Favorite line: “Whoa! Fudge, man! This place is yoga balls huge!”

“Death in Bloom” Review

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Original Airdate: February 28, 2011

Written & Storyboarded by: Cole Sanchez & Jesse Moynihan

Death in Bloom is Adventure Time at its funniest: great site gags, good writing and pacing, bizarreness, a pinch of toilet humor, and great chemistry between our main duo and the characters that surround them. I often don’t think of AT as a comedy; of course, good humor is a crucial aspect of the series, but I much more consider it as whimsical fantasy rather than straight-forward comical. An episode like this, however, reminds me of just how funny the show can be, as well as how successful that can make it.


Really great sounding compositions from Casey James Basichis and Tim Kiefer in this episode, especially during the montage sequence.

First of all, the premise is great. The concept is very Regular Show in the sense that our two main heroes screw something up and have to get it fixed through very unusual and outlandish methods. No complaints there though, it’s actually a premise I enjoy watching. It also helps that the plot doesn’t dumb down Finn or Jake at all. Sure, they put donuts and pizza in a plant and poured soda in its bulbs, but Finn and Jake weren’t meant to take care of a plant. They’re meant to slay dragons and save princesses and shit, and that’s proven when they aimlessly travel to the Underworld via Peppermint Butler.

I mentioned in my review of The Real You that Finn’s infatuation with Princess Bubblegum can serve to bring out his bigger character flaws, and while it’s a bit more subtle, it’s shown here as well. Finn is so worried about disappointing PB that he’s willing to travel to the literal Land of the Dead. For a plant. It’s both humorous and heroic, showing his deep dedication to serve Bonnibel in every single way possible, even if it’s something a simple as taking care of some flowers.

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The Land of the Dead is a fascinatingly dark landscape for our heroes to explore. Most of it was designed by Ghostshrimp and Chris Tsirgiotis, who give the Underworld a specifically ominous and dismal feeling, despite its residents being pretty quirky and easily defeated. There’s some really terrific shots, between the beautifully fast pan when Finn and Jake first enter and the strong details on Death’s garden, as well as his actual facial expressions.

Death himself is such a strong presence in this episode. His design is terrific, and Miguel Ferrer’s (God rest his soul) intimidating, yet honest voice are what really give life (metaphorically) to his character. Of course, our two main boys are really what make this a top tier episode. Their interactions are hilarious, from Jake breaking wind in attempts to lighten the mood to the strange reveal of what the Morrow means to Finn’s annoyance with an amnesia-ridden Jake, it’s really just a great episode to enjoy these two immensely enjoyable characters go on a perilous quest.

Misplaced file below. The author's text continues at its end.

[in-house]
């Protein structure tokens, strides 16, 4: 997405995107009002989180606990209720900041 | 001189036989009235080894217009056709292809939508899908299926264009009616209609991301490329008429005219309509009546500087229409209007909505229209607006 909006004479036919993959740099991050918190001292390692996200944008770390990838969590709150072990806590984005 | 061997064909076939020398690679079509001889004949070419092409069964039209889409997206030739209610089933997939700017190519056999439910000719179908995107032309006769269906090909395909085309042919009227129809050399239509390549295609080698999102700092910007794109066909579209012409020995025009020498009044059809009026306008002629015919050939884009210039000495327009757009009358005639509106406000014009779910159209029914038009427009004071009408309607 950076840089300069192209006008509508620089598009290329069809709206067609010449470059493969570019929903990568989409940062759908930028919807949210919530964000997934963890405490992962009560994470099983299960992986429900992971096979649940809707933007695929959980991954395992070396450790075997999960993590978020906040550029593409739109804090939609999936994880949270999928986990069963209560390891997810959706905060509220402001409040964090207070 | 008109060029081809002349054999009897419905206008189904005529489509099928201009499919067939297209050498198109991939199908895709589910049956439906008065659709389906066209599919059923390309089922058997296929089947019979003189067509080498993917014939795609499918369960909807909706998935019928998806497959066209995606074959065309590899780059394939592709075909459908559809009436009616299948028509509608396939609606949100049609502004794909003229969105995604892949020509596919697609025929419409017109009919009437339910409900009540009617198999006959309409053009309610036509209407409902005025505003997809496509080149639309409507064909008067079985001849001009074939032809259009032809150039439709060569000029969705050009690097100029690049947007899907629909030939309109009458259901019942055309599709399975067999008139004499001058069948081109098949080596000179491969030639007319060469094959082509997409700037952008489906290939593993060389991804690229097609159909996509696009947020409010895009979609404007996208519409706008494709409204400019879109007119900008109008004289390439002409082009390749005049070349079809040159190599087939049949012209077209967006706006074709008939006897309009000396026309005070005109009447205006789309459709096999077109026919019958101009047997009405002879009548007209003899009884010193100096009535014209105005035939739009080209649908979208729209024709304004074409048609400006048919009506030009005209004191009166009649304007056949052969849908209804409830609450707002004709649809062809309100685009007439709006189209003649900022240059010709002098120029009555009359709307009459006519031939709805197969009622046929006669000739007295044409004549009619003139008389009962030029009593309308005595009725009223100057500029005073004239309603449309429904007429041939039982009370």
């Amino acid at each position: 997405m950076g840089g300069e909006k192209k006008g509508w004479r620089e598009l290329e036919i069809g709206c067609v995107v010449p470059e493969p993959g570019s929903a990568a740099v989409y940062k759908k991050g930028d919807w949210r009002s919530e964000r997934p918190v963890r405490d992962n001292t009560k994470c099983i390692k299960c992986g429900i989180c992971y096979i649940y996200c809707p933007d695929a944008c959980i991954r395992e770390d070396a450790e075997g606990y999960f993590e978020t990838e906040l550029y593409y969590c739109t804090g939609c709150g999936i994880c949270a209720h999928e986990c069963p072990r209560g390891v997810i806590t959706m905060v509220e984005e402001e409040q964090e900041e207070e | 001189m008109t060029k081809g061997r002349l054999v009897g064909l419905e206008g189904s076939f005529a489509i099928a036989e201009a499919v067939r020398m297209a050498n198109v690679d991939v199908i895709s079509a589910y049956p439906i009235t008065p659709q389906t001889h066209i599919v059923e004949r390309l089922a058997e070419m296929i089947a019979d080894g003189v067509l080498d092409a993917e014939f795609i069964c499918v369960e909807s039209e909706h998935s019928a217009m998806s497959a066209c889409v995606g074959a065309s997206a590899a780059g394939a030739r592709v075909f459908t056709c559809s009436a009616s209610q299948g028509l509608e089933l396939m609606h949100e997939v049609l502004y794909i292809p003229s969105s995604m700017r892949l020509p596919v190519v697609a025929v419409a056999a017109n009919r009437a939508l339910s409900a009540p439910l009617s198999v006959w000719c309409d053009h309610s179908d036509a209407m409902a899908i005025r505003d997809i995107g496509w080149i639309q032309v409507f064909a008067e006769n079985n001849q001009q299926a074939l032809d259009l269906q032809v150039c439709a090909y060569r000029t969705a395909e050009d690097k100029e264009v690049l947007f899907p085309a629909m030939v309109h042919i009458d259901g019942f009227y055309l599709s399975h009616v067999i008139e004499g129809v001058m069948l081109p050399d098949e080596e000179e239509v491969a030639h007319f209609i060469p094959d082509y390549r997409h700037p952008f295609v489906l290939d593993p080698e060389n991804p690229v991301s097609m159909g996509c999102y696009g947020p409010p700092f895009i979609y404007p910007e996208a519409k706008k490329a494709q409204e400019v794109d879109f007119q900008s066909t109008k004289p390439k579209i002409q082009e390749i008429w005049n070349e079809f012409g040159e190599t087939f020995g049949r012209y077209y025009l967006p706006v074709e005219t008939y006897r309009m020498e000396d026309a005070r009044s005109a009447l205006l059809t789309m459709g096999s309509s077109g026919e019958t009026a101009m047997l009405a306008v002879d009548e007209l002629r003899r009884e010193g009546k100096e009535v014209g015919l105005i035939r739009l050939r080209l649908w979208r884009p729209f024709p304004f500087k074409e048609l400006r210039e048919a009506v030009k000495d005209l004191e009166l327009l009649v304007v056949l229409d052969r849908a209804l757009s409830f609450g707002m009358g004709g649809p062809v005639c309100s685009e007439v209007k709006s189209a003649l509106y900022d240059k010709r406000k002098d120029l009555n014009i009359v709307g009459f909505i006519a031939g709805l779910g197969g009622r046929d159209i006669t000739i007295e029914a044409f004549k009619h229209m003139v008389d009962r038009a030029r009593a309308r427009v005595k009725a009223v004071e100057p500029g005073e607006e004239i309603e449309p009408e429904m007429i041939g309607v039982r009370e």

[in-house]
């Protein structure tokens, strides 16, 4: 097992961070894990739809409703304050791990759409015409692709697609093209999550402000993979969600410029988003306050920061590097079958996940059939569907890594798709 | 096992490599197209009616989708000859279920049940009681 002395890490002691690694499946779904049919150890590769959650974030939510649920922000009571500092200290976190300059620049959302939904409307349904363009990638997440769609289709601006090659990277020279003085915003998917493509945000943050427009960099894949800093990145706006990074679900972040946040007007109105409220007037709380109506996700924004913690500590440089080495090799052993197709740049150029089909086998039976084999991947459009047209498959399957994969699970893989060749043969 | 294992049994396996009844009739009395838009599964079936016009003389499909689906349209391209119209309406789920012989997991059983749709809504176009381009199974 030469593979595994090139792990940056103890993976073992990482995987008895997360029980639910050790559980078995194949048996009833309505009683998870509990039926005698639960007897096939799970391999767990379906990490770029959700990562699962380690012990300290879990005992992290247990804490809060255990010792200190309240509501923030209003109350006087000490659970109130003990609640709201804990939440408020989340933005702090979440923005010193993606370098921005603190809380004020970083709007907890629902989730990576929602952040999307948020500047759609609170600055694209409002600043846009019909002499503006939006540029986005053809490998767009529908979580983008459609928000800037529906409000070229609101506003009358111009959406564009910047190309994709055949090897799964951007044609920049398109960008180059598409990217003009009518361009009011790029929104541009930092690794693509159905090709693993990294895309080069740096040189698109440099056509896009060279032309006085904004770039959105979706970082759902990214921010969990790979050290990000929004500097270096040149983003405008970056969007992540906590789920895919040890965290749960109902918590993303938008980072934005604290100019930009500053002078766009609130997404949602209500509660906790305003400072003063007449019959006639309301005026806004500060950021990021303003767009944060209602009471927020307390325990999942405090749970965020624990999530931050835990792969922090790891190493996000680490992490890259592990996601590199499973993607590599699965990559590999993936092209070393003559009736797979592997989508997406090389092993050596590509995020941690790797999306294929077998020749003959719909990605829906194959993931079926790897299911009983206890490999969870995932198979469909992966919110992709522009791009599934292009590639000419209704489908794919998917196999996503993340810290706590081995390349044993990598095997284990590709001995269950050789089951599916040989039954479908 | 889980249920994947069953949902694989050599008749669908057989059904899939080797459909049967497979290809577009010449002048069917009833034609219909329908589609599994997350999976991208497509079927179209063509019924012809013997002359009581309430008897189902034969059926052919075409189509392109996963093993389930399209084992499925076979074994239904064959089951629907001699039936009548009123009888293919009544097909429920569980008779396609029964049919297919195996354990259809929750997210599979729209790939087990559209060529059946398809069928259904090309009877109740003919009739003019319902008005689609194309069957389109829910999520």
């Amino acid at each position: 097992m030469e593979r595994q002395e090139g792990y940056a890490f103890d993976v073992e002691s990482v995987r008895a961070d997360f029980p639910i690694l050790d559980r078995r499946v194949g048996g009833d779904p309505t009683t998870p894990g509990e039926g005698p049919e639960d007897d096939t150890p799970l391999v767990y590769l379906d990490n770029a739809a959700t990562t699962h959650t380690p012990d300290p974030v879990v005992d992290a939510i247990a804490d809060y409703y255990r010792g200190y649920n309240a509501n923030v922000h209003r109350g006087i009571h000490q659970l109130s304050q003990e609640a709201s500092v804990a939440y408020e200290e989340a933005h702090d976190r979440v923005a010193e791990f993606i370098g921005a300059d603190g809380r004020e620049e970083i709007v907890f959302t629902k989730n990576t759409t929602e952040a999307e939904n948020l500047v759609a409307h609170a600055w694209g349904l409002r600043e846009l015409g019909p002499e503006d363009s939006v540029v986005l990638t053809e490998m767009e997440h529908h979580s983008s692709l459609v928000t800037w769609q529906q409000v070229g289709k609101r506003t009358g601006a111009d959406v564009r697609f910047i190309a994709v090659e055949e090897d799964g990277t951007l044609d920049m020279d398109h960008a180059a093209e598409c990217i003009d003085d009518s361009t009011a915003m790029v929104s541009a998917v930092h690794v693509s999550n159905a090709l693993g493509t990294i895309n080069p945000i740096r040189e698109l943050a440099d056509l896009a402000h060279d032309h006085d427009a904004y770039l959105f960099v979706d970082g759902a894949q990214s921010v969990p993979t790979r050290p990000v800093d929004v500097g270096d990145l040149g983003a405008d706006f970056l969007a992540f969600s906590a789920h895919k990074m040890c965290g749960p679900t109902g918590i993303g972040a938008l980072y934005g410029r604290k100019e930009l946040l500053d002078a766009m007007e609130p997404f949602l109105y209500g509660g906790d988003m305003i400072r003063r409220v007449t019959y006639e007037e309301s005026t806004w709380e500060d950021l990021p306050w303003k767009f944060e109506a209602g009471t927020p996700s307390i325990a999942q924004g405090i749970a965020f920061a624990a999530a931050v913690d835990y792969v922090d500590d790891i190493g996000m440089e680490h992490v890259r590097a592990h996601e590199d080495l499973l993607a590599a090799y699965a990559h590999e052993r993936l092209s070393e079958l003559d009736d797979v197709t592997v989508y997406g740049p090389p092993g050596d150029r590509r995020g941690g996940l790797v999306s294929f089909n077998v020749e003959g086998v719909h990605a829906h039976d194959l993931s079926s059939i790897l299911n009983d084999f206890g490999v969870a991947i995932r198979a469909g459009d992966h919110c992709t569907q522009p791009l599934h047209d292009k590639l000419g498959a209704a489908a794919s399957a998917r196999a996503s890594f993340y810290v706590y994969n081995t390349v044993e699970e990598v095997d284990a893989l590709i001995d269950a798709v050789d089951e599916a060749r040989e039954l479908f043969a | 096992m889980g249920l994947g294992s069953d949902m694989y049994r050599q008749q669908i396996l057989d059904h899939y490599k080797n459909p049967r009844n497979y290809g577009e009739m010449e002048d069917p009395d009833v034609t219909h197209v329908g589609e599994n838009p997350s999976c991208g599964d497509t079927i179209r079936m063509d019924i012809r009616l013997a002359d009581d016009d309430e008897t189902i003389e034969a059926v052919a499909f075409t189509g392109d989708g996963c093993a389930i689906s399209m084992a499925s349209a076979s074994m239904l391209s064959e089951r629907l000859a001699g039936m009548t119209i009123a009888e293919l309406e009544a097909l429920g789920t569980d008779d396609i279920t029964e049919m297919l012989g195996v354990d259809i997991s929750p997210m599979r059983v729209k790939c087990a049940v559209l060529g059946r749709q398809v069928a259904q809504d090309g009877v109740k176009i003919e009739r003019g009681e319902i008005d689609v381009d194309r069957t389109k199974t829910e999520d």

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From their actions with the plant, I think the two of them have learned a lesson in responsibility. There’s also the fact that they probably lie awake at night in fear that Peppermint Butler will steal their flesh, so they’ll most likely think twice the next time they’re asked to plant-sit.

Favorite line: “I don’t know, [the Underworld] wouldn’t be so bad if there weren’t folks trying to eat our skin.”

“The Silent King” Review

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Original Airdate: February 7, 2011

Written & Storyboarded by: Cole Sanchez & Jesse Moynihan

The Silent King starts off by bringing the audience directly into the action without establishing characters or plot. In any other show I’d probably call it out for its lack of context, but it’s one of the many charms of Adventure Time: it can start and end on any given confusing absurdity and still feel fitting with the world and the characters in it.

And there’s no better villain to showcase this quick introduction than Xergiok, the goblin king. Right off the bat, the episode does a great job by showcasing his ludicrousy in both his actions and rapidly changing design. Seriously, Adventure Time is, for the most part, on-model in terms of character design, but Xergiok’s appearance shifts are straight out of Ren & Stimpy!

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At the center of this episode, however, is the characterization of Finn’s role as a hero. As shown through the treatment of the goblin people, Finn is certainly not a utopian ruler that allows all of his loyal subjects to wait on him. Rather, Finn just likes kicking evil’s ass and doing what he believes is morally right inside. In any other show, Finn most likely would’ve gotten power hungry and would transform into a dictator that is no better than Xergiok by the end of it, but AT has a great deal of consistency with how its characters are portrayed and what seems most in character for them. Finn’s actions just seem to come so naturally, and it’s entertaining to see him getting legitimately frustrated over Gummy trying to help him, yet only being a giant annoyance.